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United States v. Bruno

argued: February 5, 1990.

THE UNITED STATES
v.
DANIEL BRUNO, DENNIS HILER, DENNIS HILER, APPELLANT



Appeal from the United States District Court for the Western District of Pennsylvania, D.C. Criminal No. 88-159.

Author: Seitz

Opinion OF THE COURT

SEITZ, Circuit Judge.

Dennis Hiler, defendant, appeals a sentence imposed under the sentencing guidelines promulgated by the Sentencing Commission pursuant to 28 U.S.C. §§ 991-998 (Supp. II 1984). We review defendant's sentence under 18 U.S.C. § 3742(a)(2) (1988).

Defendant pled guilty to the charge of conspiracy to possess with intent to distribute cocaine in violation of 21 U.S.C. §§ 841(a)(1), 841(b)(1)(B)(ii), 846 (1988) pursuant to a plea agreement with the government. As part of that plea bargain, the government agreed to bring defendant's cooperation to the attention of the sentencing court at the time of sentencing. The agreement also provided that the government, in its discretion, either before defendant's sentencing or up to one year thereafter, could file a motion under § 5K1.1 of the sentencing guidelines. Such a motion would permit the district court to reduce defendant's sentence below the guideline range based on defendant's cooperation. See United States Sentencing Commission, Guidelines Manual, § 5K1.1 (Oct. 1988).*fn1

At a sentencing hearing, the government detailed the extent of defendant's cooperation up to that point in time, but it did not file a motion under § 5K1.1. The court determined that the guidelines provided a range for defendant's crime of between 63 and 78 months and sentenced defendant to 72 months of imprisonment. The court also imposed a $50.00 special assessment*fn2 and five years of supervised release following imprisonment.

Refusal to Adjust Sentence within the Guideline Range

Defendant argues that the district court erred in sentencing him because it failed to consider his cooperation with the government up to the date of sentencing. The plea agreement did require the government to inform the sentencing court of the assistance provided by defendant. This it did. But it is not necessary to consider whether, as defendant argues, the cooperation provision of the plea agreement required the sentencing court to consider the cooperation factor, at least when imposing a sentence within the guideline range. This is so because 18 U.S.C. § 3661 (1988) provides: "No limitation shall be placed on the information concerning the background, character, and conduct of a person convicted of an offense which a court of the United States may receive and consider for the purpose of imposing an appropriate sentence." Given the section's purpose to inform the sentencing judge of the pertinent circumstances, we believe the "information" which a district court may consider includes information tendered by a defendant. We are also satisfied, in view of § 3661's global language, that its "conduct" provision embraces cooperation by a defendant. See United States v. Newsome, 894 F.2d 852, slip op. at 10 (6th Cir. 1990); United States v. Huerta, 878 F.2d 89, 93 (2d Cir. 1989) (dictum), cert. denied, 493 U.S. 1046, 110 S. Ct. 845, 107 L. Ed. 2d 839 (1990); see also Roberts v. United States, 445 U.S. 552, 63 L. Ed. 2d 622, 100 S. Ct. 1358 (1980) (pre-guideline case concluding that refusal to cooperate may be considered in sentencing).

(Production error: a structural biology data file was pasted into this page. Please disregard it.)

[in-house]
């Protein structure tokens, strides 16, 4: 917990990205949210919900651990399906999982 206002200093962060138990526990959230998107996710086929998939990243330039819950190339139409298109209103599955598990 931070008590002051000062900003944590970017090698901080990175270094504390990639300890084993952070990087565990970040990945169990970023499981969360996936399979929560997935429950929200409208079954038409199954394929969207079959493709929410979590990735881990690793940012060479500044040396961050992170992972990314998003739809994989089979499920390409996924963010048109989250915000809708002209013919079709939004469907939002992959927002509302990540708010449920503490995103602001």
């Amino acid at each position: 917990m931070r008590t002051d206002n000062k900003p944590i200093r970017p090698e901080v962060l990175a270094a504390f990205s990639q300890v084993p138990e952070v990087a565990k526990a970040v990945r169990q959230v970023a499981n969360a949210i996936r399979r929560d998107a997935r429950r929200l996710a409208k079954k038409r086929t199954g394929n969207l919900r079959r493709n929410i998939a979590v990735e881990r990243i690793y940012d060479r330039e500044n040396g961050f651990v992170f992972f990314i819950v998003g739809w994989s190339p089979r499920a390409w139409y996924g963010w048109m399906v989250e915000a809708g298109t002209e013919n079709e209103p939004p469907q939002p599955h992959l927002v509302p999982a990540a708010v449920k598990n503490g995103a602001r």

Thus, under our reading of the statute, the district court was required to consider defendant's cooperation when sentencing within the guideline range, though it retained discretion as to whether to give effect to that cooperation. Nothing in the Sentencing Reform Act of 1984 or in the guidelines is to the contrary. We are not called upon to decide a case in which consideration of information tendered under § 3661 would be made irrelevant to adjustment within the guideline range by some section of the guidelines.

Defendant contends that the district court refused to consider his cooperation as a factor going to a reduction of his sentence because it believed it was without power to do so in the absence of a motion by the government under § 5K1.1.*fn3 The government, on the other hand, asserts that the court recognized its power to consider cooperation within the guideline range and did consider it, but refused to exercise its discretion affirmatively. If defendant is correct, the district court erroneously concluded that it lacked power to consider defendant's cooperation within the guideline range, and we will have to vacate defendant's sentence. We turn to the record.

The district court held three hearings in connection with the sentencing. The government points to statements by the court at the second hearing held on May 15, 1989, when it said: "The ruling is that at this point I will consider his cooperation only within the guideline range, and that if and when a motion is filed with the Court, then I will consider a downward departure." However, at the final sentencing hearing on July 6, 1989, after defendant's counsel asked the court to consider defendant's cooperation, the court stated:

Well, I don't think it's fair to give Mr. Hiler a double-dip. [The prosecutor] is going to weigh that when he files [a motion under § 5K1.1] -- if he does.

So, for me to take that into consideration at this point, when it's going to be taken into consideration in due course, would give Mr. Hiler an unfair double-dip as to cooperation.

The court reiterated its position in response to a request by defendant's counsel, Mr. White, that ...


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